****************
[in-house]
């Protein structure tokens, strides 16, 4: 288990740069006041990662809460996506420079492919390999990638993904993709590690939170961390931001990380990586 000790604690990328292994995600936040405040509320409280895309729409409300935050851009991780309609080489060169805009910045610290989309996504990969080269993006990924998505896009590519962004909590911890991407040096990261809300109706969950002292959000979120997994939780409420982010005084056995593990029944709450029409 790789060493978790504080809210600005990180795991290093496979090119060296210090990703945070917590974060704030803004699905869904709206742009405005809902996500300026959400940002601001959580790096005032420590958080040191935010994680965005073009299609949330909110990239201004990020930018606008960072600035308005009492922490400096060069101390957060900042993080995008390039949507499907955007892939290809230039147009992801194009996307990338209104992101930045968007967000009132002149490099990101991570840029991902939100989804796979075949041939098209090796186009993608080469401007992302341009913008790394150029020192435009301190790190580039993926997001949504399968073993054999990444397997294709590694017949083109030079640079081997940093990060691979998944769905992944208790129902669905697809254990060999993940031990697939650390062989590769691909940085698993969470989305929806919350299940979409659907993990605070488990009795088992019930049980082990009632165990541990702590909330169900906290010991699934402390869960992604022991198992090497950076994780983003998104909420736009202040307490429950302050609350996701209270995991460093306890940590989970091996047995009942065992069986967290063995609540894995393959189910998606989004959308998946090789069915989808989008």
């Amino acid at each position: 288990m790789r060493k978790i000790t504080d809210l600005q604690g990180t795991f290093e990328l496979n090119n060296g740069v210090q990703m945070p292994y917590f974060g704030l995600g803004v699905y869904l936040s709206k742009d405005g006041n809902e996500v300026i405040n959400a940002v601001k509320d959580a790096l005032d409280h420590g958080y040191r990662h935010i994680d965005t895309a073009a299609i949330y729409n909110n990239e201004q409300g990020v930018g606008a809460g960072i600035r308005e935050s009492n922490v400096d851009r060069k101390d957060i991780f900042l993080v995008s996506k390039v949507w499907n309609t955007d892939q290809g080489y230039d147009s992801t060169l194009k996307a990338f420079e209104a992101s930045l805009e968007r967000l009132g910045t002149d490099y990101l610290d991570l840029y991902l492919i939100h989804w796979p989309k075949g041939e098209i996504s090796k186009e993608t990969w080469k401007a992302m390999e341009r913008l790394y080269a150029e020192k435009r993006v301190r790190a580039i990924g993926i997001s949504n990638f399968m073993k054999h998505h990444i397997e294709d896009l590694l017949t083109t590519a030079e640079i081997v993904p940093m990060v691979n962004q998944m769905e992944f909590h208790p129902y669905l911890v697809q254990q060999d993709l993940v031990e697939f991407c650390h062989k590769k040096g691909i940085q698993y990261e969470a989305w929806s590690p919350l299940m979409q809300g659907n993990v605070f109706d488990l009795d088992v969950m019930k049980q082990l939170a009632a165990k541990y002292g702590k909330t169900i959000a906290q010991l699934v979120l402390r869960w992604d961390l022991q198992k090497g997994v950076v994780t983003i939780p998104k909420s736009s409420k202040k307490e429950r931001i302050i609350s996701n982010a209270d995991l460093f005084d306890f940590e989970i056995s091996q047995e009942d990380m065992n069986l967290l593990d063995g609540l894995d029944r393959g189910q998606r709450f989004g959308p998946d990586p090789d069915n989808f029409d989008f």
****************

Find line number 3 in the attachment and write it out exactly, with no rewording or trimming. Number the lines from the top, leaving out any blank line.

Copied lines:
């Amino acid at each position: 288990m790789r060493k978790i000790t504080d809210l600005q604690g990180t795991f290093e990328l496979n090119n060296g740069v210090q990703m945070p292994y917590f974060g704030l995600g803004v699905y869904l936040s709206k742009d405005g006041n809902e996500v300026i405040n959400a940002v601001k509320d959580a790096l005032d409280h420590g958080y040191r990662h935010i994680d965005t895309a073009a299609i949330y729409n909110n990239e201004q409300g990020v930018g606008a809460g960072i600035r308005e935050s009492n922490v400096d851009r060069k101390d957060i991780f900042l993080v995008s996506k390039v949507w499907n309609t955007d892939q290809g080489y230039d147009s992801t060169l194009k996307a990338f420079e209104a992101s930045l805009e968007r967000l009132g910045t002149d490099y990101l610290d991570l840029y991902l492919i939100h989804w796979p989309k075949g041939e098209i996504s090796k186009e993608t990969w080469k401007a992302m390999e341009r913008l790394y080269a150029e020192k435009r993006v301190r790190a580039i990924g993926i997001s949504n990638f399968m073993k054999h998505h990444i397997e294709d896009l590694l017949t083109t590519a030079e640079i081997v993904p940093m990060v691979n962004q998944m769905e992944f909590h208790p129902y669905l911890v697809q254990q060999d993709l993940v031990e697939f991407c650390h062989k590769k040096g691909i940085q698993y990261e969470a989305w929806s590690p919350l299940m979409q809300g659907n993990v605070f109706d488990l009795d088992v969950m019930k049980q082990l939170a009632a165990k541990y002292g702590k909330t169900i959000a906290q010991l699934v979120l402390r869960w992604d961390l022991q198992k090497g997994v950076v994780t983003i939780p998104k909420s736009s409420k202040k307490e429950r931001i302050i609350s996701n982010a209270d995991l460093f005084d306890f940590e989970i056995s091996q047995e009942d990380m065992n069986l967290l593990d063995g609540l894995d029944r393959g189910q998606r709450f989004g959308p998946d990586p090789d069915n989808f029409d989008f």